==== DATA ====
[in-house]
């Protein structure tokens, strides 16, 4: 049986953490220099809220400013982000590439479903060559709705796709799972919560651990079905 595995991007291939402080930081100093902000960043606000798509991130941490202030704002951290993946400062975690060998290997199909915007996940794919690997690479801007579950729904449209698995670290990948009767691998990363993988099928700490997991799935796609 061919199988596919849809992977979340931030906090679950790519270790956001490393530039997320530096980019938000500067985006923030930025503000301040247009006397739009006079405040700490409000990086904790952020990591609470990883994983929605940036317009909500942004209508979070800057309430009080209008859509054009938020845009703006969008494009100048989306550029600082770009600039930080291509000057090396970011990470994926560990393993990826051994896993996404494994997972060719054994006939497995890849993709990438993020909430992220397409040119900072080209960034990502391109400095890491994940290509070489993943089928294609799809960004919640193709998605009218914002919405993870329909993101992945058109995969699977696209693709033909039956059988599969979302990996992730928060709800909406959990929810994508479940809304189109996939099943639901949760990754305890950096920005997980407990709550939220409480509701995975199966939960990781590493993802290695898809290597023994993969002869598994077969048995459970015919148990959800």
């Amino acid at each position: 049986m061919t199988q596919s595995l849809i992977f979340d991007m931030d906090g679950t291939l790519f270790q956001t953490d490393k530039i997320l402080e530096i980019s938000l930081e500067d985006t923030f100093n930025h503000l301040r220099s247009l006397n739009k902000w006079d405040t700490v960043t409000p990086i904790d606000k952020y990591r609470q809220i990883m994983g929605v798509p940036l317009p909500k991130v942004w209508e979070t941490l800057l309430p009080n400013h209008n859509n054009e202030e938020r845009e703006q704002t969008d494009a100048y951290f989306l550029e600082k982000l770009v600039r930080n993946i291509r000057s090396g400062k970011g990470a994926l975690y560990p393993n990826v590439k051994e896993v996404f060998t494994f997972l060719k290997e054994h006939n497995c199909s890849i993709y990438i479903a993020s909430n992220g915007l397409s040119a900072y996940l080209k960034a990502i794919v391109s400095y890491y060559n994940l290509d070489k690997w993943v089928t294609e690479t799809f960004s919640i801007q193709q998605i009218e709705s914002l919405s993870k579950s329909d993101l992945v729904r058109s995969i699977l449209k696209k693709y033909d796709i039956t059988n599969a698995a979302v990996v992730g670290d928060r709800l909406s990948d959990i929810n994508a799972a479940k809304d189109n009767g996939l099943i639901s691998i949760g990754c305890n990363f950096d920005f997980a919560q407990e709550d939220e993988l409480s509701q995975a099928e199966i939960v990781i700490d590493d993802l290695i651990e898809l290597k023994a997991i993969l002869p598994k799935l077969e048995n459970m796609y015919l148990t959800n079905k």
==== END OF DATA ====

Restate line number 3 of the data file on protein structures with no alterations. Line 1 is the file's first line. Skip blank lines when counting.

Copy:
């Amino acid at each position: 049986m061919t199988q596919s595995l849809i992977f979340d991007m931030d906090g679950t291939l790519f270790q956001t953490d490393k530039i997320l402080e530096i980019s938000l930081e500067d985006t923030f100093n930025h503000l301040r220099s247009l006397n739009k902000w006079d405040t700490v960043t409000p990086i904790d606000k952020y990591r609470q809220i990883m994983g929605v798509p940036l317009p909500k991130v942004w209508e979070t941490l800057l309430p009080n400013h209008n859509n054009e202030e938020r845009e703006q704002t969008d494009a100048y951290f989306l550029e600082k982000l770009v600039r930080n993946i291509r000057s090396g400062k970011g990470a994926l975690y560990p393993n990826v590439k051994e896993v996404f060998t494994f997972l060719k290997e054994h006939n497995c199909s890849i993709y990438i479903a993020s909430n992220g915007l397409s040119a900072y996940l080209k960034a990502i794919v391109s400095y890491y060559n994940l290509d070489k690997w993943v089928t294609e690479t799809f960004s919640i801007q193709q998605i009218e709705s914002l919405s993870k579950s329909d993101l992945v729904r058109s995969i699977l449209k696209k693709y033909d796709i039956t059988n599969a698995a979302v990996v992730g670290d928060r709800l909406s990948d959990i929810n994508a799972a479940k809304d189109n009767g996939l099943i639901s691998i949760g990754c305890n990363f950096d920005f997980a919560q407990e709550d939220e993988l409480s509701q995975a099928e199966i939960v990781i700490d590493d993802l290695i651990e898809l290597k023994a997991i993969l002869p598994k799935l077969e048995n459970m796609y015919l148990t959800n079905k």